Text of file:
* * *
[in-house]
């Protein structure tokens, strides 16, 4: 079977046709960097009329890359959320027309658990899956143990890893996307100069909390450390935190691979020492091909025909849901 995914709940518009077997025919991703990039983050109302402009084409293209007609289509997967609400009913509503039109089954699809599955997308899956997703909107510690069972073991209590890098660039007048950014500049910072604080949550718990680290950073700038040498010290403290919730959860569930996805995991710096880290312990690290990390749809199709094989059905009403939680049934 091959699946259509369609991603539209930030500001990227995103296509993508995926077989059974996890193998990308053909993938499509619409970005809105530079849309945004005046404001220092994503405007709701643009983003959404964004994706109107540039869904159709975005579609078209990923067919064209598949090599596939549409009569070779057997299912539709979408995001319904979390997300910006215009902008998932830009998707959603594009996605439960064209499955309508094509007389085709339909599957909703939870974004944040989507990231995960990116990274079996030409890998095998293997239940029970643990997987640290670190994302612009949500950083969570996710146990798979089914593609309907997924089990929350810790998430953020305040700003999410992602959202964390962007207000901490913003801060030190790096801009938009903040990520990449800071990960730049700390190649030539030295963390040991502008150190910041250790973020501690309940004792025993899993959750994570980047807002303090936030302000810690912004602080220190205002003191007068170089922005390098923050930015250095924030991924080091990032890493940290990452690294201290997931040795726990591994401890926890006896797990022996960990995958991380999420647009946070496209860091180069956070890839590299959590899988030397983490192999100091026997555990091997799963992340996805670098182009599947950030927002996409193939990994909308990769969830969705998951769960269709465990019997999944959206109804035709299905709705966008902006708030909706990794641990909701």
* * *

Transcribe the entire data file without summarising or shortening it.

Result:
[in-house]
């Protein structure tokens, strides 16, 4: 079977046709960097009329890359959320027309658990899956143990890893996307100069909390450390935190691979020492091909025909849901 995914709940518009077997025919991703990039983050109302402009084409293209007609289509997967609400009913509503039109089954699809599955997308899956997703909107510690069972073991209590890098660039007048950014500049910072604080949550718990680290950073700038040498010290403290919730959860569930996805995991710096880290312990690290990390749809199709094989059905009403939680049934 091959699946259509369609991603539209930030500001990227995103296509993508995926077989059974996890193998990308053909993938499509619409970005809105530079849309945004005046404001220092994503405007709701643009983003959404964004994706109107540039869904159709975005579609078209990923067919064209598949090599596939549409009569070779057997299912539709979408995001319904979390997300910006215009902008998932830009998707959603594009996605439960064209499955309508094509007389085709339909599957909703939870974004944040989507990231995960990116990274079996030409890998095998293997239940029970643990997987640290670190994302612009949500950083969570996710146990798979089914593609309907997924089990929350810790998430953020305040700003999410992602959202964390962007207000901490913003801060030190790096801009938009903040990520990449800071990960730049700390190649030539030295963390040991502008150190910041250790973020501690309940004792025993899993959750994570980047807002303090936030302000810690912004602080220190205002003191007068170089922005390098923050930015250095924030991924080091990032890493940290990452690294201290997931040795726990591994401890926890006896797990022996960990995958991380999420647009946070496209860091180069956070890839590299959590899988030397983490192999100091026997555990091997799963992340996805670098182009599947950030927002996409193939990994909308990769969830969705998951769960269709465990019997999944959206109804035709299905709705966008902006708030909706990794641990909701």